HORSE trials are a test of both horse and rider, a competition to show the obedience, ability and stamina of the horse and the control, skill and knowledge of the rider.
And at the Iping Horse Trials held at the end of July, more than 500 riders entered the various levels of competition, from the simplest at 80cm height jumps to the intermediate novice at 1.20metres.
There were also six different dressage tests and four separate show-jumping and cross-country courses were set up and marked out for the competitors on one of the hottest days of the year, with very few making the cross county within the time limit.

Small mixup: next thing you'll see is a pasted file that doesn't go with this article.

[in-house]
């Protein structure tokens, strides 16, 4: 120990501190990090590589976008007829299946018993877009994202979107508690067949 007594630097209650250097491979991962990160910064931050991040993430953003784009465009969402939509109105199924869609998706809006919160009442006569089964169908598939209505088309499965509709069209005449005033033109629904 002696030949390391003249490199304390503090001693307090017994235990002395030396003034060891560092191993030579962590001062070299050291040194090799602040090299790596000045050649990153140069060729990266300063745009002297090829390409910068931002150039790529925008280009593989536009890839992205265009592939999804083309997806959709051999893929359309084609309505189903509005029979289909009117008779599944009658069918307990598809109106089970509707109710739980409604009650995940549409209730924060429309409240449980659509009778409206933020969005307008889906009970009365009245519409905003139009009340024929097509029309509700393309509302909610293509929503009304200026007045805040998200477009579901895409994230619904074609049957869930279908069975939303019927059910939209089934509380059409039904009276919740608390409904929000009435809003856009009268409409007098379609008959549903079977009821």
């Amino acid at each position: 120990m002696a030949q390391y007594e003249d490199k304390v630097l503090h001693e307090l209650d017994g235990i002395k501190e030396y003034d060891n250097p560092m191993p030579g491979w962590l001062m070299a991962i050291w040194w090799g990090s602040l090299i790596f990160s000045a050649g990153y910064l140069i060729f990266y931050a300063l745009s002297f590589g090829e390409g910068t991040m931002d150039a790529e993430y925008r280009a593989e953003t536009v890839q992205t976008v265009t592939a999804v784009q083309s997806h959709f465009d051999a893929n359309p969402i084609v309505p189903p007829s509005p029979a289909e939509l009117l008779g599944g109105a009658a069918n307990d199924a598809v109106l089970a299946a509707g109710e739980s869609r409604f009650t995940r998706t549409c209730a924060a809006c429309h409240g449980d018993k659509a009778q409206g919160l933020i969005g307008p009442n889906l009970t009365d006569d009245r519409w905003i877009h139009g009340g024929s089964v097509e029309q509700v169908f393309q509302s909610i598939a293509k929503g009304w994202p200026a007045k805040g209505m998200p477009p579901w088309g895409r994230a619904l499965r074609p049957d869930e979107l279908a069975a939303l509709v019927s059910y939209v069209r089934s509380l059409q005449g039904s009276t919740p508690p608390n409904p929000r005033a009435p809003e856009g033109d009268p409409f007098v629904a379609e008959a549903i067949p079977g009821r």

Iping has a very interesting course, designed by the landowner Daphne Lakin which is hilly, making it far harder to judge speed.
River crossings, a jump with a scarecrow drinking at it, dolls’ houses, drops, zigzags, stone walls and drops into darker hills all kept horse and rider on their toes.
In many of the sections no-one managed the time, but one who did on both her rides was Southerly Roberts who won the intermediate novice on her own horse Tinx, and was placed in the BE100 on Lucy Goddard’s Lexi despite a controversial refusal.
Time penalties went into double figures in many cases.
“A host of volunteers helped throughout the day stewarding, judging dressage, show jumping and individual cross country jumps, scoring, catering and much more,” said a spokesman for the organisers. “Thanks must go to them, the sponsors and the land owners for enabling the event to take place.”